More eco-villages and houses should be built in Tauranga. With climate change happening at a faster rate than predicted, we all need to use every means possible to help make our environment clean and green.
The Government and councils in New Zealand should be encouraging builders to build eco-friendly homes by installing solar energy, solar hot water.
People need to put in native plants and flowering plants, they should grow their own vegetables organically and fruit trees, this would improve their health, all of these would improve pollution levels and help bees.
After the Government's insulation of homes and rentals have been done, the Government should give grants for people to install solar energy in homes and in government buildings where possible council buildings and libraries should all have solar energy and solar hot water installed.
The Government needs to keep the North Island's main trunk line electric trains operating to move freight and tourists to reduce transport generated carbon emissions powered by clean renewable sustainable energy for a healthy environment and people.
The 1860 Kohimarama Conference of chiefs from across New Zealand, including some from the Waikato, was one of the most significant meetings in our history. The consensus was to send a strong and critical message for peace, with the first resolution being a unanimous pledge of loyalty to the government.
Peter Day (Letters, October 17) is quite mistaken, in my view, when he says the motion critical of the king movement was supported by only half the chiefs present. Almost all supported the motion. Only a few chiefs who were related to the Waikato people remained still, and neither approved nor disapproved of this resolution.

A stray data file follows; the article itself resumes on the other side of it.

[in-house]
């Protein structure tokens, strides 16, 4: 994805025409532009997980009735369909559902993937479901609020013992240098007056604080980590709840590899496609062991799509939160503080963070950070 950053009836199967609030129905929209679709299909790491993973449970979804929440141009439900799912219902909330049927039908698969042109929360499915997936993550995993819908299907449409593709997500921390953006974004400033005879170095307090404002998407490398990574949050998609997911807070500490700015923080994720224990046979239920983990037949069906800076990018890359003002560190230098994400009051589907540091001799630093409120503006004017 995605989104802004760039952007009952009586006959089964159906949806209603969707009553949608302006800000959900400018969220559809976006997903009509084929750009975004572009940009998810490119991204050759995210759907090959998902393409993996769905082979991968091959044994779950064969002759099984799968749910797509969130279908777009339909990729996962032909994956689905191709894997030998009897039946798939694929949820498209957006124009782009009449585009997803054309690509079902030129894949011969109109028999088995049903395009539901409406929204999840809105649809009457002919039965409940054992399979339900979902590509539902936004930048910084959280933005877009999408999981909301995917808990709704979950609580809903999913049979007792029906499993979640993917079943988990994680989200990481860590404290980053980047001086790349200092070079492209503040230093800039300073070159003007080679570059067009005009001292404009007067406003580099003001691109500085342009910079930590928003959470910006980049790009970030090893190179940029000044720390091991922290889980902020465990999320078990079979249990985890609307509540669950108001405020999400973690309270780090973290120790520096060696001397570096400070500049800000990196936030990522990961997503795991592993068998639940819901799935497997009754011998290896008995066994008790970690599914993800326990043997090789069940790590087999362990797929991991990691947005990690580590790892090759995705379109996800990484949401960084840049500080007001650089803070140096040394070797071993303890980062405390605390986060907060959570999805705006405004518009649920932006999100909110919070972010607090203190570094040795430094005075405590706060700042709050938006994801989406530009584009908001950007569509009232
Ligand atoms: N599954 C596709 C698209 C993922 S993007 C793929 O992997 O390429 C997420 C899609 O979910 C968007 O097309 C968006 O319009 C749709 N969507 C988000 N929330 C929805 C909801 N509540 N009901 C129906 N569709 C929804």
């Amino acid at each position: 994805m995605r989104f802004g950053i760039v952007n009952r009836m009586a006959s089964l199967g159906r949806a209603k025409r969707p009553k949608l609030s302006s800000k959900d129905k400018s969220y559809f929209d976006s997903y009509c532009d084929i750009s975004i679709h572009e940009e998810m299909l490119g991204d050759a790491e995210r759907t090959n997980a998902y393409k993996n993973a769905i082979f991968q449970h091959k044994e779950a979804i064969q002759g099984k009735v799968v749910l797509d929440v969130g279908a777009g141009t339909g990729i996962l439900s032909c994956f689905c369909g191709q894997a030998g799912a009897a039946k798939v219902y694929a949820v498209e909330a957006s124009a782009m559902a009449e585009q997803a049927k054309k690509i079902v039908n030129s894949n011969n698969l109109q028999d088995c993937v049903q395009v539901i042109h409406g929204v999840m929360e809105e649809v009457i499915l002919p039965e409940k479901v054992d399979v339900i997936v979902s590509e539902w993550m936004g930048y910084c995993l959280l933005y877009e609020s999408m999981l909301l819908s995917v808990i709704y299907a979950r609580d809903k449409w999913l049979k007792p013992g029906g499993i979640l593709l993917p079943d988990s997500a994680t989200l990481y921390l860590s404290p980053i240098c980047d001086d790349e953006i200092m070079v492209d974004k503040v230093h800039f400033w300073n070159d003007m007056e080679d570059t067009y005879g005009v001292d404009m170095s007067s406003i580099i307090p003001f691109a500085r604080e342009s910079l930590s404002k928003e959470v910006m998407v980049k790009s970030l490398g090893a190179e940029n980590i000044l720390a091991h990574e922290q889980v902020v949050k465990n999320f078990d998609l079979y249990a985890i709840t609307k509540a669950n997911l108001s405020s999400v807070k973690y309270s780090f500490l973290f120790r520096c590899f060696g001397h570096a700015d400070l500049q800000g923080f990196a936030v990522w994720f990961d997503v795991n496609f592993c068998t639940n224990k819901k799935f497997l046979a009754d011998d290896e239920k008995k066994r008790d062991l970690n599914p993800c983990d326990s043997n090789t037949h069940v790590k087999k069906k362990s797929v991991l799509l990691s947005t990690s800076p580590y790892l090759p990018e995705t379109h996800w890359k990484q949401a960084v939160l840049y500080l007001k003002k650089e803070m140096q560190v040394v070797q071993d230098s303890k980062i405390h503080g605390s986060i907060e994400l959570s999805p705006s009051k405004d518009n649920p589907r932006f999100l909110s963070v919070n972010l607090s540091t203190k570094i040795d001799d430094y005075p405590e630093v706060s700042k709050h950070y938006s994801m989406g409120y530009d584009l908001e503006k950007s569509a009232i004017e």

Similarly, only three chiefs expressed some dissent over a condemnation of Wiremu Kingi at Waitara, as recorded in writing: "We agree to these Resolutions with the exception of one, which is not clear, and of which we therefore disapprove."
Condemnation of attacks on settlers was unanimous: "That this Conference deprecates in the strongest manner the murders of unarmed Europeans committed by the Natives now fighting at Taranaki."
A group of Māori, led by Tiera, had demanded the protection of the Government and the right to sell their land. Wiremu Kingi, later joined by the king movement, had raised arms against the law, in rebellion against the Crown, to the dismay of most Māori.